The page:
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Bringing Order to the Fourth Industrial Revolution

Bringing Order to the Fourth Industrial Revolution

February 26, 2017


A panel discussion at the recent World Government Summit led by HE Justice Shamlan Al Sawalehi of the DIFC Courts looked at possible answers to the question: ‘How can we bring order to the Fourth Industrial Revolution?’ Laws designed to protect society are simply not evolving as fast as technologies during the Fourth Industrial Revolution. Why is that the case and what can be done?

The answer is not as simple as regulation. Chief Judge Loretta A. Preska, United States District Court for the Southern District of New York, is involved in legal battles where the lines are blurred between technology, science, and medical industries in determining who is at fault and who is liable. She states that there needs to be more of an interdisciplinary approach in which lawmakers, doctors and sociologists can all work together for example.

“If you were to teleport a doctor from the year 1850 and teleport him to a hospital now, that doctor would have no clue what to do. He would not understand anything. But if you teleport a lawyer from 1850 into the legal world of now, all he would need to learn is e-mail and then he could just start work. That is a thought experiment, but tells you a little bit about the world in which we live in today”, said Dr. Sam Muller, Founding Director of the Hague Institute for the Internationalisation of Law (HiiL).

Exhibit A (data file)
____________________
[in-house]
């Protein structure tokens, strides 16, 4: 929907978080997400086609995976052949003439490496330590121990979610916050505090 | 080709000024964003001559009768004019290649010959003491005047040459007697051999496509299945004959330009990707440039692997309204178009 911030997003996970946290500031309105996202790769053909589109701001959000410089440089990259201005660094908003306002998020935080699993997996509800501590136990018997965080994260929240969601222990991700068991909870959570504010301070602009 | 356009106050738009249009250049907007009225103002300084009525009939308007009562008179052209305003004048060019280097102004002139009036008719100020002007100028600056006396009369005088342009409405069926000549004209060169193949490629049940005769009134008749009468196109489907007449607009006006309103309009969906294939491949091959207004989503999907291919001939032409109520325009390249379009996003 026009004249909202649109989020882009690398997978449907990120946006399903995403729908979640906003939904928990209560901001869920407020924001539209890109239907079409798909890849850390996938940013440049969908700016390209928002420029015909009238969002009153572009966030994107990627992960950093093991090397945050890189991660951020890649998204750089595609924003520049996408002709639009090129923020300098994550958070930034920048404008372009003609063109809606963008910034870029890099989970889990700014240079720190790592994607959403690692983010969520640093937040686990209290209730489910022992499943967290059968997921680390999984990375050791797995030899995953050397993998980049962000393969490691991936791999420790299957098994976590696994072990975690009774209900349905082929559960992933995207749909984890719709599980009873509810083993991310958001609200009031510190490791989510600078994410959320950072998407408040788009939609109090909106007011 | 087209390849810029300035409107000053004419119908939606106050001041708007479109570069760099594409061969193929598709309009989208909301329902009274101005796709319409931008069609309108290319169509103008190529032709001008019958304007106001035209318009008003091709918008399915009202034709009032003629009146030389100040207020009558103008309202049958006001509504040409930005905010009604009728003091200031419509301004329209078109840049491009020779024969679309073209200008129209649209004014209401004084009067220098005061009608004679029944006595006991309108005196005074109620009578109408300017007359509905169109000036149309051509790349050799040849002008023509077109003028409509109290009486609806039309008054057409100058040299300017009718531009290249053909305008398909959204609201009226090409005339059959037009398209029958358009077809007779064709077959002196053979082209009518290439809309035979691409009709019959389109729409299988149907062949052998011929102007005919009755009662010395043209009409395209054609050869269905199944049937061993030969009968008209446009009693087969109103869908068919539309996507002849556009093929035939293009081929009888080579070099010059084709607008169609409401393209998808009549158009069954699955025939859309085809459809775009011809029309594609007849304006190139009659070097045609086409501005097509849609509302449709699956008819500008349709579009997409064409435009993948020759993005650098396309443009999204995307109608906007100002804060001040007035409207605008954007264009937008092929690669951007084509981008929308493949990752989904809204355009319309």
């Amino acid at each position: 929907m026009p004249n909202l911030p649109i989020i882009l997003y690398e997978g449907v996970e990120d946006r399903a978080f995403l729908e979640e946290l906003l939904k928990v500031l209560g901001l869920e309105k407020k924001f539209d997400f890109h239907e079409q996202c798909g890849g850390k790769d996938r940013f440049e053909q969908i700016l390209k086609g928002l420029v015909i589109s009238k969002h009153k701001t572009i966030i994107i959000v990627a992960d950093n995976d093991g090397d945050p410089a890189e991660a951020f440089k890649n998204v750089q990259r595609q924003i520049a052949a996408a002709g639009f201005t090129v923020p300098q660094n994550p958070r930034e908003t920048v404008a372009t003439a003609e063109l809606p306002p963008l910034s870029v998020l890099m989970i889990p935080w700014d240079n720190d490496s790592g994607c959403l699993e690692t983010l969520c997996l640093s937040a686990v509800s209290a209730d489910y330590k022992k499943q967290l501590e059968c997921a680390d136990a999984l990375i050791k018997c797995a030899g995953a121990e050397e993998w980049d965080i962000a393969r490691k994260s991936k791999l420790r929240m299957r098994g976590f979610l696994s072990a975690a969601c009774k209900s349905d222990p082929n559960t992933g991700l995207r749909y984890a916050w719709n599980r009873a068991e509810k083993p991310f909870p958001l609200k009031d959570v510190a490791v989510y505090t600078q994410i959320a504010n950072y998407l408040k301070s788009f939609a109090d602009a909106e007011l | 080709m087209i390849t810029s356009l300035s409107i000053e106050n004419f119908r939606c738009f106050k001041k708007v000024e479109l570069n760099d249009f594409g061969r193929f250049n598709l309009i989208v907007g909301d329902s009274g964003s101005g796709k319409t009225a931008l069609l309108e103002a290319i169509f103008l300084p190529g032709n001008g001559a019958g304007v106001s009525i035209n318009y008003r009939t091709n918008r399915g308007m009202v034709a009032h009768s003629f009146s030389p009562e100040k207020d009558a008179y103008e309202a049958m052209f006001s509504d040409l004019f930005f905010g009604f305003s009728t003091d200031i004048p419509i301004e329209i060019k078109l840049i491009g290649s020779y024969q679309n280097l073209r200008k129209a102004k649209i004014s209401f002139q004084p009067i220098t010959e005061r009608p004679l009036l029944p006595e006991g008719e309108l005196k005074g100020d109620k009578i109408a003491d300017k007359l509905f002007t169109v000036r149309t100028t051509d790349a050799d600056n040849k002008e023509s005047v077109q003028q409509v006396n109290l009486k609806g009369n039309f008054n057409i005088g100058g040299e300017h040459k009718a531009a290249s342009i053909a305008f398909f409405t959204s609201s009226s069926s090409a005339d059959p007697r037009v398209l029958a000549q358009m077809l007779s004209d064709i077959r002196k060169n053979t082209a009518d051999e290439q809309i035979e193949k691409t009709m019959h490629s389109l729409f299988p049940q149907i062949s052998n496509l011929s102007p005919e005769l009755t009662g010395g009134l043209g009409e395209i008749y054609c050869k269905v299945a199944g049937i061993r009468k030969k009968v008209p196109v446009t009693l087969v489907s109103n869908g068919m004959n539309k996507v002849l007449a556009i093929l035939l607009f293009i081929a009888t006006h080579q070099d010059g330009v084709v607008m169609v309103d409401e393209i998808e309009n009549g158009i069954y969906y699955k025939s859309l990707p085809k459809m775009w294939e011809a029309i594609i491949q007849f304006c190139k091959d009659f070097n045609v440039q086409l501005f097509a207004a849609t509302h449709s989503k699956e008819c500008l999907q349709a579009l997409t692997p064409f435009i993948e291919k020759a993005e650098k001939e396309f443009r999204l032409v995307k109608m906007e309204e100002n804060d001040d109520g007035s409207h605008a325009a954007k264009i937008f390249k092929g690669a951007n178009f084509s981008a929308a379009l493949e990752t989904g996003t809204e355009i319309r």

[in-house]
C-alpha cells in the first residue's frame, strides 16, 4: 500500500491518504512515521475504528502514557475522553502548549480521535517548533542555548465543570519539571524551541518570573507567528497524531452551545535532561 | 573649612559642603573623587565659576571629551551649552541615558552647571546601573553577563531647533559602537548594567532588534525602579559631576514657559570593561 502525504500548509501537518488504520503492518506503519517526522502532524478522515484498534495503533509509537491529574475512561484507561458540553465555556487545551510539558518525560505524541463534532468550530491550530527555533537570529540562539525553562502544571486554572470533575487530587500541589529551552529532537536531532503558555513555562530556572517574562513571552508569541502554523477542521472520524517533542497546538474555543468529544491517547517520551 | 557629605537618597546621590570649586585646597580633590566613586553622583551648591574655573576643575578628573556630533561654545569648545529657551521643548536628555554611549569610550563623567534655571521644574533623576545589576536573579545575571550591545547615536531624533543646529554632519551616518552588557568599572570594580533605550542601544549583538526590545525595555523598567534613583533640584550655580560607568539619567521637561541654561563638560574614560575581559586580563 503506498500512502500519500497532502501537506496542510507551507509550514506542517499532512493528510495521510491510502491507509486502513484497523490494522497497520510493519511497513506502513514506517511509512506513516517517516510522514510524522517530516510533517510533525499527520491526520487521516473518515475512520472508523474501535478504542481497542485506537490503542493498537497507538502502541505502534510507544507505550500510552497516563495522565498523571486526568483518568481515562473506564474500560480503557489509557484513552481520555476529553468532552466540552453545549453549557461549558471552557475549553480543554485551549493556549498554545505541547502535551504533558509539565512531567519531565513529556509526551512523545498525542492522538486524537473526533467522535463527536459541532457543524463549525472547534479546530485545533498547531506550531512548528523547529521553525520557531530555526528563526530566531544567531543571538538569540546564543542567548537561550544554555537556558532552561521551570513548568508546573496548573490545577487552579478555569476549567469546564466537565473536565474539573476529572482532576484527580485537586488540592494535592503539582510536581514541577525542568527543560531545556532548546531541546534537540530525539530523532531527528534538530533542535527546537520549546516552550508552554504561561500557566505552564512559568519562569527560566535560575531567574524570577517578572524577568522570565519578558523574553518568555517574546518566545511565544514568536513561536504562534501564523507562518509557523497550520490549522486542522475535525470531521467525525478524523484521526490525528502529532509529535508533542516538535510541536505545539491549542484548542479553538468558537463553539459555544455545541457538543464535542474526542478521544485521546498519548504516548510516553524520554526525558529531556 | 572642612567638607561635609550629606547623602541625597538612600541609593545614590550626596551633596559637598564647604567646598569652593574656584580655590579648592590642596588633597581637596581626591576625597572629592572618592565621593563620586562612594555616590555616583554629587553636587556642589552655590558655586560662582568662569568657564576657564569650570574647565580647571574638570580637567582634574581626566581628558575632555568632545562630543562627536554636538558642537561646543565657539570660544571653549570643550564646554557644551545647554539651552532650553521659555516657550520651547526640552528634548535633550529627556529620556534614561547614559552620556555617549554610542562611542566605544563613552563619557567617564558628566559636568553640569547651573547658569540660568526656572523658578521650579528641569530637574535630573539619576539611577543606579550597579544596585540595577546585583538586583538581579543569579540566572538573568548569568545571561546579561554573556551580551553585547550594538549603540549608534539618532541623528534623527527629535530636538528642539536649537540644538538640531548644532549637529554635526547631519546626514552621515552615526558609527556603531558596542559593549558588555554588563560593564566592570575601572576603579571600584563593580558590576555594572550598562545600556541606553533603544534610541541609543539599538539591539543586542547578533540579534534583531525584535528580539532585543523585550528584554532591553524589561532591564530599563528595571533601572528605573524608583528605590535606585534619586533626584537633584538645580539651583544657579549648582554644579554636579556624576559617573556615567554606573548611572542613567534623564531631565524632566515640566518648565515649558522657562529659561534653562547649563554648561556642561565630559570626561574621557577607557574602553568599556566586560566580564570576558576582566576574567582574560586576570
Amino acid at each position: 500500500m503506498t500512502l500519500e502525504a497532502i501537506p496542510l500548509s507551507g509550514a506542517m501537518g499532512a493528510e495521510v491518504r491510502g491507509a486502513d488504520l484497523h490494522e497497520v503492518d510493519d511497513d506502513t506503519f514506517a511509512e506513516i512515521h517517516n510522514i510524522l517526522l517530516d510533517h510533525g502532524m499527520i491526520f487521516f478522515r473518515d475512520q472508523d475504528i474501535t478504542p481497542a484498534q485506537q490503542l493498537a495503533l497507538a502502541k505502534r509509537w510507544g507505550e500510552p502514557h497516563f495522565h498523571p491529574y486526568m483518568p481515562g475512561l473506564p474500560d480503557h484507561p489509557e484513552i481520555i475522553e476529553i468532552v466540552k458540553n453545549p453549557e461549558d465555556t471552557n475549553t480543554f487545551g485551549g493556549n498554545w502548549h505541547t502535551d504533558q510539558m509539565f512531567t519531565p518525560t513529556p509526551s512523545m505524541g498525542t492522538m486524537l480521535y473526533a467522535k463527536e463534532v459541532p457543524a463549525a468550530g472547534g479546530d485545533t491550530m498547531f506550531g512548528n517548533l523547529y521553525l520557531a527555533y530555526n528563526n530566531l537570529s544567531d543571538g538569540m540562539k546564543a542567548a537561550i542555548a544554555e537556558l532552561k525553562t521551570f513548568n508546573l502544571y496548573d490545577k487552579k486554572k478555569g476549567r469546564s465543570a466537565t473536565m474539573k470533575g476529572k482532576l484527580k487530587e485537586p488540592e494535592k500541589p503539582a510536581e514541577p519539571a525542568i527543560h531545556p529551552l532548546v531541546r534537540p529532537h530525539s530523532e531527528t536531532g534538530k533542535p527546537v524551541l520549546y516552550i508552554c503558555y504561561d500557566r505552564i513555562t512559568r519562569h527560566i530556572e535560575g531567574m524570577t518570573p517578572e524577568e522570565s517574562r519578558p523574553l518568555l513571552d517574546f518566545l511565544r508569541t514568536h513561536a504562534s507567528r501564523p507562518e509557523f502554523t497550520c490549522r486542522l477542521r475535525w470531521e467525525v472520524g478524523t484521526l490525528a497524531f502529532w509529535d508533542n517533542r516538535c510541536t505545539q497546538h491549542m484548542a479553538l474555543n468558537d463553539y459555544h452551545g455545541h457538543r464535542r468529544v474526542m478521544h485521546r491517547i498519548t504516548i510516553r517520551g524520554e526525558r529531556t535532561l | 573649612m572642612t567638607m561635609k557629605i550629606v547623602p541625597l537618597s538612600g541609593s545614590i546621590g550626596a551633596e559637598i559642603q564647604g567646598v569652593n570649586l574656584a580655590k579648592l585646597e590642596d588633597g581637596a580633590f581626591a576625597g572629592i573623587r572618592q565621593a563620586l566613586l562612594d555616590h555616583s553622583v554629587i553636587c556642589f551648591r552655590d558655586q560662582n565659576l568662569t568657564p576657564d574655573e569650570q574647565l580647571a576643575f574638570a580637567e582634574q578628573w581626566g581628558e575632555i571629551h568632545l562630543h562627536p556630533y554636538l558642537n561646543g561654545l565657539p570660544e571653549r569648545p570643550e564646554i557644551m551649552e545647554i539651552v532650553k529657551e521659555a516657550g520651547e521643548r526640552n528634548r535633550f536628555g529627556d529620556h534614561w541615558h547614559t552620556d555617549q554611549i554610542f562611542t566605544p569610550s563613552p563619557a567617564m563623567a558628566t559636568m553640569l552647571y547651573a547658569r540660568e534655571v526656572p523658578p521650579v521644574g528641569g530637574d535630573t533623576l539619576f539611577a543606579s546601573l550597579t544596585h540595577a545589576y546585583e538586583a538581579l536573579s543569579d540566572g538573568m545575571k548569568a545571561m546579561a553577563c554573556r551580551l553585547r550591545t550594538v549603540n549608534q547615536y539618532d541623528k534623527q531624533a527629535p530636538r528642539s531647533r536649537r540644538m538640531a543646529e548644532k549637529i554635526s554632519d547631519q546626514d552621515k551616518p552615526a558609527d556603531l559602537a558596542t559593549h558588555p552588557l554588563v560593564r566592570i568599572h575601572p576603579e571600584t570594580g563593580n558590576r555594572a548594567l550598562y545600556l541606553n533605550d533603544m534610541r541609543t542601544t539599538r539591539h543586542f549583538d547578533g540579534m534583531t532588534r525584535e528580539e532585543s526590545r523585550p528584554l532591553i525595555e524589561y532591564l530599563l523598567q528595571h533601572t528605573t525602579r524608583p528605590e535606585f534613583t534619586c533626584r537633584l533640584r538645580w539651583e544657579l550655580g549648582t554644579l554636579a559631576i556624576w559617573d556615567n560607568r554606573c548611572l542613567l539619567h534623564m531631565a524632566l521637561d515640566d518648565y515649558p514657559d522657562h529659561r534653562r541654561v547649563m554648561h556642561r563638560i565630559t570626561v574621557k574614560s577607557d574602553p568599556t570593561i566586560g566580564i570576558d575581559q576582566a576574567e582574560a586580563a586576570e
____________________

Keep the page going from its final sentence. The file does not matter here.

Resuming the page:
Looking to the future, Gillian Hadfield, Professor of Law and Economics at the University of Southern California points out, “Of course we need all kinds of rules. We need to think about new and innovative ways to develop rules. We can come up with rules that governments could pass that would make a difference. I feel very sure that we will need Artificial Intelligence to regulate Artificial Intelligence. It’s going to be too complicated, we need to get the smart people with investment dollars that are inventing our autonomous systems devoted to the problem of inventing the AI regulatory systems that will make sure that we are comfortable enough getting in cars and getting onto the highways and putting our children in them. There is no such thing as human society without lots of rules.”


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